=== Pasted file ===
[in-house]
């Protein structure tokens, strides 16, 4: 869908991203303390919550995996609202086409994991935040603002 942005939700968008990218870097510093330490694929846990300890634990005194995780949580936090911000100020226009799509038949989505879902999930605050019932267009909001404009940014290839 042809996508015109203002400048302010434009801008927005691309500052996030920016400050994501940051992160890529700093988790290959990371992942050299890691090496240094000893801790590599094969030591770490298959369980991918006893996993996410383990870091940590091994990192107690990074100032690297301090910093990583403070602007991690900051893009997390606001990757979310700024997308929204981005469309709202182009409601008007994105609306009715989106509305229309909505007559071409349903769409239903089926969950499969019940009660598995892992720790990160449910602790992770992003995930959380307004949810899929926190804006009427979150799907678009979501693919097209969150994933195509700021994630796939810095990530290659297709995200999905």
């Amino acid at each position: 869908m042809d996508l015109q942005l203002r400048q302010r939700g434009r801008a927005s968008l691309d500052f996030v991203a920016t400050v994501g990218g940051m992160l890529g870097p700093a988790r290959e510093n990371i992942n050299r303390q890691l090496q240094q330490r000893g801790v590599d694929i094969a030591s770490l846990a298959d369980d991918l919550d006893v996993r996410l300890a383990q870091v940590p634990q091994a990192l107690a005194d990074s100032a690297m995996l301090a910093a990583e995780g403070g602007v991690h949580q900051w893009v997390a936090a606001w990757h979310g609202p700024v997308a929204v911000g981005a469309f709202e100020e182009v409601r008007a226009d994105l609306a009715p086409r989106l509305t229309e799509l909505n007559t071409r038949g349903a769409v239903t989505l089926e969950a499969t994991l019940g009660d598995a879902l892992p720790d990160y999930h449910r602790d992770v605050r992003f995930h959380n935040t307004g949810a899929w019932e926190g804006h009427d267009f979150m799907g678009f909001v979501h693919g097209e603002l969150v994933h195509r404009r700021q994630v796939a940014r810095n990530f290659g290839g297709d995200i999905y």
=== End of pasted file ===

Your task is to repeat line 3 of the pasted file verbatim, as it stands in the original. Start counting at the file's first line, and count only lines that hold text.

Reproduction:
């Amino acid at each position: 869908m042809d996508l015109q942005l203002r400048q302010r939700g434009r801008a927005s968008l691309d500052f996030v991203a920016t400050v994501g990218g940051m992160l890529g870097p700093a988790r290959e510093n990371i992942n050299r303390q890691l090496q240094q330490r000893g801790v590599d694929i094969a030591s770490l846990a298959d369980d991918l919550d006893v996993r996410l300890a383990q870091v940590p634990q091994a990192l107690a005194d990074s100032a690297m995996l301090a910093a990583e995780g403070g602007v991690h949580q900051w893009v997390a936090a606001w990757h979310g609202p700024v997308a929204v911000g981005a469309f709202e100020e182009v409601r008007a226009d994105l609306a009715p086409r989106l509305t229309e799509l909505n007559t071409r038949g349903a769409v239903t989505l089926e969950a499969t994991l019940g009660d598995a879902l892992p720790d990160y999930h449910r602790d992770v605050r992003f995930h959380n935040t307004g949810a899929w019932e926190g804006h009427d267009f979150m799907g678009f909001v979501h693919g097209e603002l969150v994933h195509r404009r700021q994630v796939a940014r810095n990530f290659g290839g297709d995200i999905y």